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Supreme Court hands a victory to some January 6 defendants

DANIELLE KURTZLEBEN, HOST:

The Supreme Court has handed a victory to many of the defendants charged in the January 6, 2021 attack on the U.S. Capitol. On Friday, the court, in a 6-to-3 ruling, narrowed the scope of a felony charge brought in hundreds of these cases. NPR investigative correspondent Tom Dreisbach is here to walk us through what this all means for the January 6 investigation. Good morning, Tom.

TOM DREISBACH, BYLINE: Good morning.

KURTZLEBEN: So first, just give us the basics on this case and what the court found in it.

DREISBACH: This is a case about a felony criminal charge known as obstruction of an official proceeding. It's a felony. The maximum penalty is 20 years in prison. So it's one of the more serious charges. And in more than 300 cases, federal prosecutors alleged that these January 6 defendants committed that crime by essentially obstructing Congress and the certification of the Electoral College vote that was happening that day.

These defendants challenged that. They said this law was passed after the Enron accounting scandal. It was really about obstructing investigations by destroying records, shredding documents - that kind of thing - and not about storming the Capitol and forcing Congress to evacuate. And the Supreme Court tended to agree with those arguments. They basically said in this ruling that prosecutions under this law need to show some link to destroying records.

KURTZLEBEN: OK. That all seems like it would really weaken the government's case against the rioters. How will it affect those cases?

DREISBACH: Well, it is significant for some of these alleged rioters and convicted rioters. A good number of these defendants already served years in prison on this charge. But for some defendants, this was the only felony they got charged with, and if you can wipe that from your record, it really is a big deal. People convicted of felonies can't own guns, for example. And if the felony is gone, you can get your gun rights back.

Defendants who are awaiting trial - that's the case for dozens of people - they can fight the Justice Department to get the charge dropped now. But I think the consequences are also going to be a bit complicated as this works its way through the lower courts and maybe even a little bit narrower than people might expect.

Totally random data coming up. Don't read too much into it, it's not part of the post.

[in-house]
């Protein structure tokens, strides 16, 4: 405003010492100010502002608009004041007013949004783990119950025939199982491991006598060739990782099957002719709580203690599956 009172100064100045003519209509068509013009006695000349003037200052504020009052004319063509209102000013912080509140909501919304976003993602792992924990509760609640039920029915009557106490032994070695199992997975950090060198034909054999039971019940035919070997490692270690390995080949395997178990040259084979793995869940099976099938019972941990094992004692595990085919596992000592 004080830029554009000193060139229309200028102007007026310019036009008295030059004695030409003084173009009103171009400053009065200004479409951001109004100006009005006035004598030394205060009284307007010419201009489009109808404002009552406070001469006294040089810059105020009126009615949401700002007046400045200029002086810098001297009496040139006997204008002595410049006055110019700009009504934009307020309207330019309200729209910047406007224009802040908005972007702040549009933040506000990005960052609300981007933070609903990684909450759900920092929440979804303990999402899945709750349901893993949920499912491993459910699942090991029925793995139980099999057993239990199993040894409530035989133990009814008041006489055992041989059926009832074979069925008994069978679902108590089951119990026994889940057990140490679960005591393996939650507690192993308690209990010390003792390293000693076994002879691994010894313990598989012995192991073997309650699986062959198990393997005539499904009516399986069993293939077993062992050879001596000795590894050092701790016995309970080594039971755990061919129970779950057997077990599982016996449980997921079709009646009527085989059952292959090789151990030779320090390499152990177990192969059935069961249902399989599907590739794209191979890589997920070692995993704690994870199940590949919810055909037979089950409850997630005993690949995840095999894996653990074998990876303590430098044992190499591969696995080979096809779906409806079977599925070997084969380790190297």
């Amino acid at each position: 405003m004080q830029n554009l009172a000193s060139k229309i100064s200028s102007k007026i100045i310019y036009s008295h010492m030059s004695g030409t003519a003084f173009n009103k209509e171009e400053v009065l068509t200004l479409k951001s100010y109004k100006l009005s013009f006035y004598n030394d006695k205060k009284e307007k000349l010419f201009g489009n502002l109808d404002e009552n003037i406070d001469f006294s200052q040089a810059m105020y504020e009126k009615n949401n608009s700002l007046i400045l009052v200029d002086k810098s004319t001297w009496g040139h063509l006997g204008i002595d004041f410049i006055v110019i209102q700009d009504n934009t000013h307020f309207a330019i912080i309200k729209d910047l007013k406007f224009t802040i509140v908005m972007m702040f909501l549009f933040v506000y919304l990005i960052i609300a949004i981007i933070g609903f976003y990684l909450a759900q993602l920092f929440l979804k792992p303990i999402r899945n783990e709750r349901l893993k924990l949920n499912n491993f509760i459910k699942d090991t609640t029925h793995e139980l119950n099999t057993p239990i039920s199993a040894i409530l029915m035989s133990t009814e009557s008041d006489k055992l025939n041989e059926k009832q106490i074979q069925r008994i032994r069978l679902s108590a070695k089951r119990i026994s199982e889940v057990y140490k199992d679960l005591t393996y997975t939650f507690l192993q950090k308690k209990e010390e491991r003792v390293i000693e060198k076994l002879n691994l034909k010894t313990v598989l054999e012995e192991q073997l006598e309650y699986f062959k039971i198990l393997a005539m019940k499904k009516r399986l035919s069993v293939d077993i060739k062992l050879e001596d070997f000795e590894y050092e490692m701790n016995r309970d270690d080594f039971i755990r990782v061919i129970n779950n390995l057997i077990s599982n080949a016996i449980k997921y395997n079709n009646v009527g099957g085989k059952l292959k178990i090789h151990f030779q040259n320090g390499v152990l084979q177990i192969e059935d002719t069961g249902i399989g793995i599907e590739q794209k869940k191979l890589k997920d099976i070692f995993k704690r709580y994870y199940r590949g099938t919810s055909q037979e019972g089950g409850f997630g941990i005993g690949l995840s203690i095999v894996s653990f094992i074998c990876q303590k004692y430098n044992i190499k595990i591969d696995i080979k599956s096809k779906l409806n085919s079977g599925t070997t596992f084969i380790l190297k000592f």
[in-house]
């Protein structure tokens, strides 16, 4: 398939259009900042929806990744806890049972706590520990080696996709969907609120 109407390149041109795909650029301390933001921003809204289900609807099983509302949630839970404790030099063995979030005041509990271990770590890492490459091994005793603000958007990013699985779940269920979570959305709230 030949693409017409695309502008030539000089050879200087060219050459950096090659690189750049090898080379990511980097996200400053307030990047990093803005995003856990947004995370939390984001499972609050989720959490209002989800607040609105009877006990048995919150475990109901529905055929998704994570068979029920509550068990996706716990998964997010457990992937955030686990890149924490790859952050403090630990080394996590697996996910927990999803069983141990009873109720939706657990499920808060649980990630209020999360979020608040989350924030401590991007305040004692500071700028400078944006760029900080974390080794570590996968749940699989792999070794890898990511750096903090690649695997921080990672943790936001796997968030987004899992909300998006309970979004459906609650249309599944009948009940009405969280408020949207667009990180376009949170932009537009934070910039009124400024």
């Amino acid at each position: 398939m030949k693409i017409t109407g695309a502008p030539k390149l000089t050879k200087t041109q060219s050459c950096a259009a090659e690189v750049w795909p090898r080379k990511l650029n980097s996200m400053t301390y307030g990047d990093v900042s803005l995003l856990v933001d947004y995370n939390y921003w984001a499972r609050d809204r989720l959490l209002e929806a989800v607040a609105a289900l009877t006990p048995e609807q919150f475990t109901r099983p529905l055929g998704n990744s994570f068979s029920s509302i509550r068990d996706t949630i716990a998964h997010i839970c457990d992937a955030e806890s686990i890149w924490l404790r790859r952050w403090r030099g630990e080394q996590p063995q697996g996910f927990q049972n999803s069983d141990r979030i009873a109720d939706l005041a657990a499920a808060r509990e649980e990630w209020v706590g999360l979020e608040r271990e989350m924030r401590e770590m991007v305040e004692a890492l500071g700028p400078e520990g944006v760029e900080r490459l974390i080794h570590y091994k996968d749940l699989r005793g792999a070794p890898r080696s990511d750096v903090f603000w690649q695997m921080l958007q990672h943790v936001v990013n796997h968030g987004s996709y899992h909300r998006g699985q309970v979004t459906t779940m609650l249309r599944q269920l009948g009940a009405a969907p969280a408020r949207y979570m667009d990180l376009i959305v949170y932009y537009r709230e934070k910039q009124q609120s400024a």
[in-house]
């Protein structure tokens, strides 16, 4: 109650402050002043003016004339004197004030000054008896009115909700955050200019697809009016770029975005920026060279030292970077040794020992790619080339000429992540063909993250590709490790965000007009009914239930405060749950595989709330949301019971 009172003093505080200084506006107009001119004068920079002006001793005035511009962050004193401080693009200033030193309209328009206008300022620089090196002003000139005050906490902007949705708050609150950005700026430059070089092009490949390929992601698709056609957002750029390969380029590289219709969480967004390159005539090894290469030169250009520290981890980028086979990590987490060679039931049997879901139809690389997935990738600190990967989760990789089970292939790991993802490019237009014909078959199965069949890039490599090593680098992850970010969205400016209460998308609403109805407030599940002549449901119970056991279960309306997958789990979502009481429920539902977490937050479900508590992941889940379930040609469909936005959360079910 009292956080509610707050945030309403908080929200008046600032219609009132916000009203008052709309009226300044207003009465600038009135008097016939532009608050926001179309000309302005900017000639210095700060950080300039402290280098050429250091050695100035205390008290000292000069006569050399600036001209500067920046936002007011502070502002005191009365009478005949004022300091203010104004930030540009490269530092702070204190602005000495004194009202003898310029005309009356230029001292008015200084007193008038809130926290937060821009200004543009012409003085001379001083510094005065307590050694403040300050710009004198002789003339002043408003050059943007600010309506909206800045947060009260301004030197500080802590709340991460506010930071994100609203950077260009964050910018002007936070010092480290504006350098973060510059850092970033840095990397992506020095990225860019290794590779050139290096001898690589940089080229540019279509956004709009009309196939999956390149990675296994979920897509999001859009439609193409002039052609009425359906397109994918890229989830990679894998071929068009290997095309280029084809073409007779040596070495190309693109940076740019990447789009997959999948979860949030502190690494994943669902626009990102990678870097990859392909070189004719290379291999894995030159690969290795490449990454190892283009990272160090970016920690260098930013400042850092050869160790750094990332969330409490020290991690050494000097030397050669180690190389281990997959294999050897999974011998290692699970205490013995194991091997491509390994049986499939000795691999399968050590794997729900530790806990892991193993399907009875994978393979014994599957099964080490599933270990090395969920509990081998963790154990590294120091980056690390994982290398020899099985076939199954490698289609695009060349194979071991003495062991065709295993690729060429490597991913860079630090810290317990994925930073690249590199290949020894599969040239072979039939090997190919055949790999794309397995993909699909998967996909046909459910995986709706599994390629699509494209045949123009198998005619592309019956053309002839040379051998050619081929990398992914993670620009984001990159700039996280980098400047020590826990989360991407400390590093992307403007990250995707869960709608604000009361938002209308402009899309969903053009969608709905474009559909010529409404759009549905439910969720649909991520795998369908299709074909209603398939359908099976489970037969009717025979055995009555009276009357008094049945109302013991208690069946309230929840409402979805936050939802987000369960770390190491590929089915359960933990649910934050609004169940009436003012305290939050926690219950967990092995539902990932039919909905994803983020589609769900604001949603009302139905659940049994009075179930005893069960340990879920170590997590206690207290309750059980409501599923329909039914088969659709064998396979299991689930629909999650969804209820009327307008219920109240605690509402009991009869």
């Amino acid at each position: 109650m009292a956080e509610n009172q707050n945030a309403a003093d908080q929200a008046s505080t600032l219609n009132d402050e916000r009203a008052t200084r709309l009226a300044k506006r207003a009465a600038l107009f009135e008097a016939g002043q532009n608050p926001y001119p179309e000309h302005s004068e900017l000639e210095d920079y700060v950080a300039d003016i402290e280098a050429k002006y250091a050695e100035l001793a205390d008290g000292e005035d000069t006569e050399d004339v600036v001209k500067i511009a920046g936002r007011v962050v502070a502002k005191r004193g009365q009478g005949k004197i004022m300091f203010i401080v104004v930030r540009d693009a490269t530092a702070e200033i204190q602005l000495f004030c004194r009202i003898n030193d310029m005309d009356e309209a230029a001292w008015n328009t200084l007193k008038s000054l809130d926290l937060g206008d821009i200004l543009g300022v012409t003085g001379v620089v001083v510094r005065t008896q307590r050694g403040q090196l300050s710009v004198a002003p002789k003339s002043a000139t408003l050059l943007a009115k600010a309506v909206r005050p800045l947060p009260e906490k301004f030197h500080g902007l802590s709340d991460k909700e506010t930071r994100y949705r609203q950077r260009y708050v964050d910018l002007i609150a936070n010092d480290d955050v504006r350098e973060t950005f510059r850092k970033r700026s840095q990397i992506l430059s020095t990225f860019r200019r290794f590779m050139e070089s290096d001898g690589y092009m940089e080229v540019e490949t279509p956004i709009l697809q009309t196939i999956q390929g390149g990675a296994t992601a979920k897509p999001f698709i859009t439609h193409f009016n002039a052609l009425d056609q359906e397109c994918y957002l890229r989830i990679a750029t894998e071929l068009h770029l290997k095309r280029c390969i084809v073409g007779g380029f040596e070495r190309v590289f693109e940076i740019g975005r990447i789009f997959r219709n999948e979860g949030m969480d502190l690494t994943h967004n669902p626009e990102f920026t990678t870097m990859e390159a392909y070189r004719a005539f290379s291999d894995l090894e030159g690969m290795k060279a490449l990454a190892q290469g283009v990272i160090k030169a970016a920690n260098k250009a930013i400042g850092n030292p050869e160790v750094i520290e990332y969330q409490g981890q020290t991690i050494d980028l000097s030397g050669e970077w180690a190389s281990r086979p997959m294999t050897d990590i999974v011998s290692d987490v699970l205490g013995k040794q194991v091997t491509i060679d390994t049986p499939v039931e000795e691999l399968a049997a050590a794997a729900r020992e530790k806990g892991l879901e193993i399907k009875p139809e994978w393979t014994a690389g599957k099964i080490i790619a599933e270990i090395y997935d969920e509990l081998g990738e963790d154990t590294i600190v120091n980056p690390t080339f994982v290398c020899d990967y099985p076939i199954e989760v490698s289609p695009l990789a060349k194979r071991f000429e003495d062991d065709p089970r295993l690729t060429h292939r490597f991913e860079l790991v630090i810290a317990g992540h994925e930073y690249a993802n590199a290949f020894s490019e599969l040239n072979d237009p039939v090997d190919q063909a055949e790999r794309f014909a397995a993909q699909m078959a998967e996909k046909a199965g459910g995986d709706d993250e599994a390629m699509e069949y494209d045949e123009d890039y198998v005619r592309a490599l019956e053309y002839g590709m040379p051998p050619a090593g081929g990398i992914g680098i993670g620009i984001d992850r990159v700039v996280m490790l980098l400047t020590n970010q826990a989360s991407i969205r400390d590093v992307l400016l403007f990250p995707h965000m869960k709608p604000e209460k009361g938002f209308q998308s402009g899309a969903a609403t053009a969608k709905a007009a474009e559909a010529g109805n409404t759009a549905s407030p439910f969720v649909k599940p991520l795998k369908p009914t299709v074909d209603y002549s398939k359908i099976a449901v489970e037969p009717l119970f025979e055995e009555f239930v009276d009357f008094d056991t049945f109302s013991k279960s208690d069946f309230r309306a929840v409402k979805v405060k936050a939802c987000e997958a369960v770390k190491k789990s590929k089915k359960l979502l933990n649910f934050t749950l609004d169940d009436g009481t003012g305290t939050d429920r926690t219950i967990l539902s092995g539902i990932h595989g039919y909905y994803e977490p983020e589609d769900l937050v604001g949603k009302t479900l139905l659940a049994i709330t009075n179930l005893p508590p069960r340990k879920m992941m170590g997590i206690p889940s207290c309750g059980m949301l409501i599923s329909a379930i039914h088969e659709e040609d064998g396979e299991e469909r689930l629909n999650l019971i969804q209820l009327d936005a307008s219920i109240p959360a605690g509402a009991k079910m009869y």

KURTZLEBEN: So why would that be?

DREISBACH: Well, it's worth remembering that there are almost 1,500 people who have been charged in connection with January 6, and the majority of them were not charged with this felony. They were charged with things like assaulting cops, trespassing on Capitol grounds, destroying property.

And those cases are completely unaffected. And then there are people who pleaded guilty to this charge. But as part of the guilty pleas, they generally waived their right to an appeal. They also agreed that the government could retry them on other charges if this charge got tossed by the Supreme Court.

Then there's the people who went to trial and were convicted on this charge. They can now ask a judge to take another look at their case, in light of the Supreme Court ruling. They might be able to get resentenced. But legal experts said judges really have a lot of leeway here. These folks were also convicted on other charges, and so judges may keep their sentences pretty tough, even in light of this ruling. Basically, as a January 6 attorney said, expect a lot of litigation, and that has already just gotten started.

KURTZLEBEN: Now, this has been a closely watched Supreme Court case. What have the reactions to the ruling been like?

DREISBACH: Well, January 6 defendants are taking this as a major victory. Former President Donald Trump called it a big win. He's a big supporter of the January 6 defendants, calls them political prisoners. Trump, we should say, has also been charged with this obstruction law as part of his own January 6 case, but it's a little too early to say how this ruling might affect his case. His case does involve, potentially, documents and records, like the fake electors the Trump team submitted, so TBD on that.

The Justice Department, meanwhile, says it will comply with this ruling. They say they will continue to use all available tools to hold people accountable for crimes on January 6, which they consider an act of domestic terrorism. But there's no doubt that the Supreme Court has at least limited how prosecutors can use one of those tools they've been using.

KURTZLEBEN: That's NPR investigative correspondent Tom Dreisbach. Thanks so much, Tom.

DREISBACH: Thanks, Danielle. Transcript provided by NPR, Copyright NPR.

NPR transcripts are created on a rush deadline by an NPR contractor. This text may not be in its final form and may be updated or revised in the future. Accuracy and availability may vary. The authoritative record of NPR’s programming is the audio record.

Tom Dreisbach is a correspondent on NPR's Investigations team focusing on breaking news stories.
Danielle Kurtzleben is a political correspondent assigned to NPR's Washington Desk. She appears on NPR shows, writes for the web, and is a regular on The NPR Politics Podcast. She is covering the 2020 presidential election, with particular focuses on on economic policy and gender politics.